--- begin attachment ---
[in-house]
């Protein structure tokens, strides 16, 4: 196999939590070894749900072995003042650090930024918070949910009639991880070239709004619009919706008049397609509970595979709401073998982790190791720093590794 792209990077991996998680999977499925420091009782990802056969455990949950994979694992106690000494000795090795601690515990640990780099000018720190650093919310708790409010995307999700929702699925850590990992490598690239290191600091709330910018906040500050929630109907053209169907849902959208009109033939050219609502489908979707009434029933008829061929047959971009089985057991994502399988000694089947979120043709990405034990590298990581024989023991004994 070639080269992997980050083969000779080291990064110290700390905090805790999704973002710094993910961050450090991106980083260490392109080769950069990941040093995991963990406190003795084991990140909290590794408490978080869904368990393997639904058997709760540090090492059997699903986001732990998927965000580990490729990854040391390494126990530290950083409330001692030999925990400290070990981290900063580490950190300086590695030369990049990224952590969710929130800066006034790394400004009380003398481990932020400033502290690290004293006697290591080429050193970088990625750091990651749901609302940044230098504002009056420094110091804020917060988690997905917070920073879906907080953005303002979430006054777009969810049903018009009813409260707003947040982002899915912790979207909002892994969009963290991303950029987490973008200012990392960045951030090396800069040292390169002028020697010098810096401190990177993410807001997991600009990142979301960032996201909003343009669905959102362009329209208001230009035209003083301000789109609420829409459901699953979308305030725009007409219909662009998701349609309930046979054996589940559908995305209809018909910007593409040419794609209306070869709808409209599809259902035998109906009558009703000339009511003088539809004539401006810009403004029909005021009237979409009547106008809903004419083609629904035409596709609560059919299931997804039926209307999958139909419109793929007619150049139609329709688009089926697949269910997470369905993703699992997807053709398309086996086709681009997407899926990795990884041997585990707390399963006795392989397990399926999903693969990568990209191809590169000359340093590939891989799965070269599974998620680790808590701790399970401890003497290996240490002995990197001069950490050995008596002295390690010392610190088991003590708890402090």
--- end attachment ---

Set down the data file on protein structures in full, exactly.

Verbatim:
[in-house]
């Protein structure tokens, strides 16, 4: 196999939590070894749900072995003042650090930024918070949910009639991880070239709004619009919706008049397609509970595979709401073998982790190791720093590794 792209990077991996998680999977499925420091009782990802056969455990949950994979694992106690000494000795090795601690515990640990780099000018720190650093919310708790409010995307999700929702699925850590990992490598690239290191600091709330910018906040500050929630109907053209169907849902959208009109033939050219609502489908979707009434029933008829061929047959971009089985057991994502399988000694089947979120043709990405034990590298990581024989023991004994 070639080269992997980050083969000779080291990064110290700390905090805790999704973002710094993910961050450090991106980083260490392109080769950069990941040093995991963990406190003795084991990140909290590794408490978080869904368990393997639904058997709760540090090492059997699903986001732990998927965000580990490729990854040391390494126990530290950083409330001692030999925990400290070990981290900063580490950190300086590695030369990049990224952590969710929130800066006034790394400004009380003398481990932020400033502290690290004293006697290591080429050193970088990625750091990651749901609302940044230098504002009056420094110091804020917060988690997905917070920073879906907080953005303002979430006054777009969810049903018009009813409260707003947040982002899915912790979207909002892994969009963290991303950029987490973008200012990392960045951030090396800069040292390169002028020697010098810096401190990177993410807001997991600009990142979301960032996201909003343009669905959102362009329209208001230009035209003083301000789109609420829409459901699953979308305030725009007409219909662009998701349609309930046979054996589940559908995305209809018909910007593409040419794609209306070869709808409209599809259902035998109906009558009703000339009511003088539809004539401006810009403004029909005021009237979409009547106008809903004419083609629904035409596709609560059919299931997804039926209307999958139909419109793929007619150049139609329709688009089926697949269910997470369905993703699992997807053709398309086996086709681009997407899926990795990884041997585990707390399963006795392989397990399926999903693969990568990209191809590169000359340093590939891989799965070269599974998620680790808590701790399970401890003497290996240490002995990197001069950490050995008596002295390690010392610190088991003590708890402090």